Cottrell’s purple passages are reserved for speaking of the sacraments not the Scriptures. In one place, he argues that the eucharist was fixed in the Church “a couple of centuries before the canon of Scripture … had even been thought about” (111). In another place, he teaches that because the Word of God has been made flesh in Jesus Christ, ministers of the gospel “must not turn it back into a word” (69). But the gospel, by definition, is good news announced with words and written in words, revealed to us in the God-breathed Scriptures which are powerfully used by the Holy Spirit to make us “wise unto salvation” through faith in Christ Jesus (2 Timothy 3:14-17). The Bible is “God’s Word written”, as our Anglican formularies remind us (Article 20). Every time we hear Scripture read, we proclaim, “This is the Word of the Lord”. The Scriptures are therefore the minister’s vade mecum, the tool of our trade, often to be open, not only in the pulpit but in all our pastoral care. This is God’s method for growing the church, and the way that the sheep are fed and properly nourished.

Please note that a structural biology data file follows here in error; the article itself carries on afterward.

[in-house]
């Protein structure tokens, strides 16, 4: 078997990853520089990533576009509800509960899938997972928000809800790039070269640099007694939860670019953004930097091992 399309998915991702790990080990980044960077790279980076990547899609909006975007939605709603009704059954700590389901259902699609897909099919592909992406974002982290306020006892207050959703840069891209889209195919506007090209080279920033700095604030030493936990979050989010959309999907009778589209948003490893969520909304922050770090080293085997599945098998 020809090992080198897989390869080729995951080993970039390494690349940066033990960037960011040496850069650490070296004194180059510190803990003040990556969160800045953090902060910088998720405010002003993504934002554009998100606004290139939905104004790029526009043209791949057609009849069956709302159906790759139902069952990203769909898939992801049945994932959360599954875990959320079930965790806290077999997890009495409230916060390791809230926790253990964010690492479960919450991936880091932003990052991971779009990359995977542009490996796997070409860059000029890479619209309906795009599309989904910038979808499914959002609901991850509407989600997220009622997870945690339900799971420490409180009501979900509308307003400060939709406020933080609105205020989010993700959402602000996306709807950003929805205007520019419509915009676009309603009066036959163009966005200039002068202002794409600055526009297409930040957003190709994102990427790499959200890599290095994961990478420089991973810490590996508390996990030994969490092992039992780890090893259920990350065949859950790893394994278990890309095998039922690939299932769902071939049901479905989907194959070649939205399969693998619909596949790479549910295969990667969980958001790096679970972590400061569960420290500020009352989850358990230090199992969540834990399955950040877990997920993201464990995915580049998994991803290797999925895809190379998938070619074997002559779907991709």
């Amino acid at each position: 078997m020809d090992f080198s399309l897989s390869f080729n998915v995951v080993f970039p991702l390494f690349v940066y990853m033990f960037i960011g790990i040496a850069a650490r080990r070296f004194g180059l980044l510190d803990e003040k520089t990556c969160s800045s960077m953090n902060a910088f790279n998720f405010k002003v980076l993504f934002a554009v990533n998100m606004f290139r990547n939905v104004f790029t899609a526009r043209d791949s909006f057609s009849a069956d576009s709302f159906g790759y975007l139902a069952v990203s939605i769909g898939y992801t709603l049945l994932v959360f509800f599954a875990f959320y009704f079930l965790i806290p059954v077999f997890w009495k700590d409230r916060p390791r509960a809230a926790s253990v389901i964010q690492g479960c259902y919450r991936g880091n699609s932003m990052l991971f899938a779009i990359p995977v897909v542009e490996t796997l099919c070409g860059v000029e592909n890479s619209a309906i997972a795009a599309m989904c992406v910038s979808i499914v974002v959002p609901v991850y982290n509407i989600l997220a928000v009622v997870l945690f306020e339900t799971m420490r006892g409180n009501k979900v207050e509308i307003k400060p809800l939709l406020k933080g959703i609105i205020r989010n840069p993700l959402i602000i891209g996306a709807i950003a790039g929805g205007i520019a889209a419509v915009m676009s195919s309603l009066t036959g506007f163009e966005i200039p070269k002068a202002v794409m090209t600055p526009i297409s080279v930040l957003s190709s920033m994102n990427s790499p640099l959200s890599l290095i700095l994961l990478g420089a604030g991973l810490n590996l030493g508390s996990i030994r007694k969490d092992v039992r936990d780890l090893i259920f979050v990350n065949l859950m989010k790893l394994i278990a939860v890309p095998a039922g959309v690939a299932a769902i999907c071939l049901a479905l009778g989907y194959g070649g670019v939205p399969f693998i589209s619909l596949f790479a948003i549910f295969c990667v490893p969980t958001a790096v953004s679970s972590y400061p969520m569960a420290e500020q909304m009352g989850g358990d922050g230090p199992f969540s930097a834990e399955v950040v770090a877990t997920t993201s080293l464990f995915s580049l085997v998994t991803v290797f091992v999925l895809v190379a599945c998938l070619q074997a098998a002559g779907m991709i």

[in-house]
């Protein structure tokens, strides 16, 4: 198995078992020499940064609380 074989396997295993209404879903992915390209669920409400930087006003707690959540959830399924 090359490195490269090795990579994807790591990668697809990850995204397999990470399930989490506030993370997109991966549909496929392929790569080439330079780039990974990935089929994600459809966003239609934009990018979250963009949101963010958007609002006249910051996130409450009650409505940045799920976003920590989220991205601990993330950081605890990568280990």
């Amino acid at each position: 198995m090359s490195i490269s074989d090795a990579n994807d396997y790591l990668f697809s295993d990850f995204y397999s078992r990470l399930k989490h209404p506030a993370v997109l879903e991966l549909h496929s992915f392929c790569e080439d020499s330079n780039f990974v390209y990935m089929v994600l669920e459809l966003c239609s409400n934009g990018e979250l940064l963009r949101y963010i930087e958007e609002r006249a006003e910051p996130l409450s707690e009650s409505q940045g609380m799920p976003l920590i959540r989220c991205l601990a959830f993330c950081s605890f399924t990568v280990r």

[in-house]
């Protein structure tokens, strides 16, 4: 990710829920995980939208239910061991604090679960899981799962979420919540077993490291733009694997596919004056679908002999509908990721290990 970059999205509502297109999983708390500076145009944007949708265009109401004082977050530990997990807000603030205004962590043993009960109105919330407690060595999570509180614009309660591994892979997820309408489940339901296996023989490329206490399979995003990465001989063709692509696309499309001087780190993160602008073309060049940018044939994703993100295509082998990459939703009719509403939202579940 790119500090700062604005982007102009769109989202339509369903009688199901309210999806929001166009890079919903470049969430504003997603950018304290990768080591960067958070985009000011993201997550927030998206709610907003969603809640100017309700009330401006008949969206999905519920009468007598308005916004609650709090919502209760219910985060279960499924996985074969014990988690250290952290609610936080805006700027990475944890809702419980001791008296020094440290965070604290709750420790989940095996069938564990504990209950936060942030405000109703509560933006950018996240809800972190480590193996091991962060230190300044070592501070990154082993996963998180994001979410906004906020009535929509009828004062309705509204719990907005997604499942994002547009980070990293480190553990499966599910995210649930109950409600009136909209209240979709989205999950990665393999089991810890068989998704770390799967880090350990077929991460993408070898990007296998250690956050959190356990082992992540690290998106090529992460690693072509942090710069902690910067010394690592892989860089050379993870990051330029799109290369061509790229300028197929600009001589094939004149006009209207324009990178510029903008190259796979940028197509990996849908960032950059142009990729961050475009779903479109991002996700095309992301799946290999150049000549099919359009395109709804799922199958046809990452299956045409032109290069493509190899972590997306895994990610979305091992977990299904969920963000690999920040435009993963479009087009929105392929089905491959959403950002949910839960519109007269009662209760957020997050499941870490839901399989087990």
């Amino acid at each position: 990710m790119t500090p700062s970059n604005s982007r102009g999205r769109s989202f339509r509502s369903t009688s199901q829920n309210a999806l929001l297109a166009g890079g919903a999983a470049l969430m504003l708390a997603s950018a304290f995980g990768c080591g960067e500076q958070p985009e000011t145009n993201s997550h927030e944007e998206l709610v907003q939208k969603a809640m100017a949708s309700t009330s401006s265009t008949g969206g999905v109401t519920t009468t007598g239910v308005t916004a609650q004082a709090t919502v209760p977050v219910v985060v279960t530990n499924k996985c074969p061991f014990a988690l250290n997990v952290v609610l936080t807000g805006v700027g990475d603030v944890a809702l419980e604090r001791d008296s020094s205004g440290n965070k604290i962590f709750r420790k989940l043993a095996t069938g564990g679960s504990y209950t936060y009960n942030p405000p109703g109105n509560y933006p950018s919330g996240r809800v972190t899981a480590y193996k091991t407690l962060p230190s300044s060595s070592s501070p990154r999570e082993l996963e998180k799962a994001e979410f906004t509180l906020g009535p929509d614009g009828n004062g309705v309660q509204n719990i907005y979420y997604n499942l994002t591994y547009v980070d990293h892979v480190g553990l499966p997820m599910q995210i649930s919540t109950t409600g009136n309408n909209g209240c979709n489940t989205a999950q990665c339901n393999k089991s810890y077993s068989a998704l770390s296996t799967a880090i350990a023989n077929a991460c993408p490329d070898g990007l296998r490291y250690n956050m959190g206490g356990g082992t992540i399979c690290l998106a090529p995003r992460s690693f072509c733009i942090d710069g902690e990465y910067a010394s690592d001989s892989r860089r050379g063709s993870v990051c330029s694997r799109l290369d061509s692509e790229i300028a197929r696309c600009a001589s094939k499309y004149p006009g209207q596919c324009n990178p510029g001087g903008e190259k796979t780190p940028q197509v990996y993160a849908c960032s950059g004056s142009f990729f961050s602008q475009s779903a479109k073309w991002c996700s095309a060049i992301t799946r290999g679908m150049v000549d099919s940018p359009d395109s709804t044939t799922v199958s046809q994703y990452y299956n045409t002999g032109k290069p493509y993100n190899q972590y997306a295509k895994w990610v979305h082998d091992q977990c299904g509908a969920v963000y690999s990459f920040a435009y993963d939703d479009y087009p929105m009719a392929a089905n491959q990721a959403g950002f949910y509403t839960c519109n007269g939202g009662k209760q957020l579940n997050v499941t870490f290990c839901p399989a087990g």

Throughout the New Testament, the apostles’ primary emphasis is word ministry. It is particularly striking that the Pastoral Epistles—Paul’s instructions to two novice bishops, Timothy and Titus—are silent about the eucharist and instead provide detailed apostolic criteria for ordinands to be people of godly character who are able to teach the Scriptures. The Anglican Ordinal gets that balance right, but it is skewed in these expositions. Perhaps Hodder & Stoughton would commission a sequel from Archbishop Cottrell containing a future set of ordination addresses in York diocese on the Pastoral Epistles. It would make a stimulating companion volume.

Protecting the sheep